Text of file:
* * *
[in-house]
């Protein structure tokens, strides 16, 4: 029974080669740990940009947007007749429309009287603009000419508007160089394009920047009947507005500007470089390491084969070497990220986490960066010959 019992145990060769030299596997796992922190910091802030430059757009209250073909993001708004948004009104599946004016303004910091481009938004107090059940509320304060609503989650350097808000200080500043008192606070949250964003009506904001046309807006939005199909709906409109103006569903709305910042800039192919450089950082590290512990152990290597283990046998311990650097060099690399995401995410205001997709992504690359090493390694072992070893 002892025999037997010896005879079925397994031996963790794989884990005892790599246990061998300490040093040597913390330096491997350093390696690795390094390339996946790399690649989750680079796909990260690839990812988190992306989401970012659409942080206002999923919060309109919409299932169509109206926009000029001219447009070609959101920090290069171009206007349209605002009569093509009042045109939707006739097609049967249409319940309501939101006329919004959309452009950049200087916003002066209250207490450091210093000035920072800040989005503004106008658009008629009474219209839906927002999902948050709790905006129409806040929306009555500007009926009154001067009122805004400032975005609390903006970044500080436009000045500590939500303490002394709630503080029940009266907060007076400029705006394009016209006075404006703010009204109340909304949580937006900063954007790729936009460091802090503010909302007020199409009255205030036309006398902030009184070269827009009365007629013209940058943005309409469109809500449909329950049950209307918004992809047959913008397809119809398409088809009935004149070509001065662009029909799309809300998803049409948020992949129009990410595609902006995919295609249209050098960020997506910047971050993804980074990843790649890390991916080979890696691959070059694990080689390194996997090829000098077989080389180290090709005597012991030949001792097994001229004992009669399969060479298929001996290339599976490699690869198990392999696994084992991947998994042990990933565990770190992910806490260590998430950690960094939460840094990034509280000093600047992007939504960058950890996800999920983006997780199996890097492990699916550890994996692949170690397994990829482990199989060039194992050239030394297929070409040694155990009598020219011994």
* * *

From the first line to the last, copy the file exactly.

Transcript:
[in-house]
């Protein structure tokens, strides 16, 4: 029974080669740990940009947007007749429309009287603009000419508007160089394009920047009947507005500007470089390491084969070497990220986490960066010959 019992145990060769030299596997796992922190910091802030430059757009209250073909993001708004948004009104599946004016303004910091481009938004107090059940509320304060609503989650350097808000200080500043008192606070949250964003009506904001046309807006939005199909709906409109103006569903709305910042800039192919450089950082590290512990152990290597283990046998311990650097060099690399995401995410205001997709992504690359090493390694072992070893 002892025999037997010896005879079925397994031996963790794989884990005892790599246990061998300490040093040597913390330096491997350093390696690795390094390339996946790399690649989750680079796909990260690839990812988190992306989401970012659409942080206002999923919060309109919409299932169509109206926009000029001219447009070609959101920090290069171009206007349209605002009569093509009042045109939707006739097609049967249409319940309501939101006329919004959309452009950049200087916003002066209250207490450091210093000035920072800040989005503004106008658009008629009474219209839906927002999902948050709790905006129409806040929306009555500007009926009154001067009122805004400032975005609390903006970044500080436009000045500590939500303490002394709630503080029940009266907060007076400029705006394009016209006075404006703010009204109340909304949580937006900063954007790729936009460091802090503010909302007020199409009255205030036309006398902030009184070269827009009365007629013209940058943005309409469109809500449909329950049950209307918004992809047959913008397809119809398409088809009935004149070509001065662009029909799309809300998803049409948020992949129009990410595609902006995919295609249209050098960020997506910047971050993804980074990843790649890390991916080979890696691959070059694990080689390194996997090829000098077989080389180290090709005597012991030949001792097994001229004992009669399969060479298929001996290339599976490699690869198990392999696994084992991947998994042990990933565990770190992910806490260590998430950690960094939460840094990034509280000093600047992007939504960058950890996800999920983006997780199996890097492990699916550890994996692949170690397994990829482990199989060039194992050239030394297929070409040694155990009598020219011994």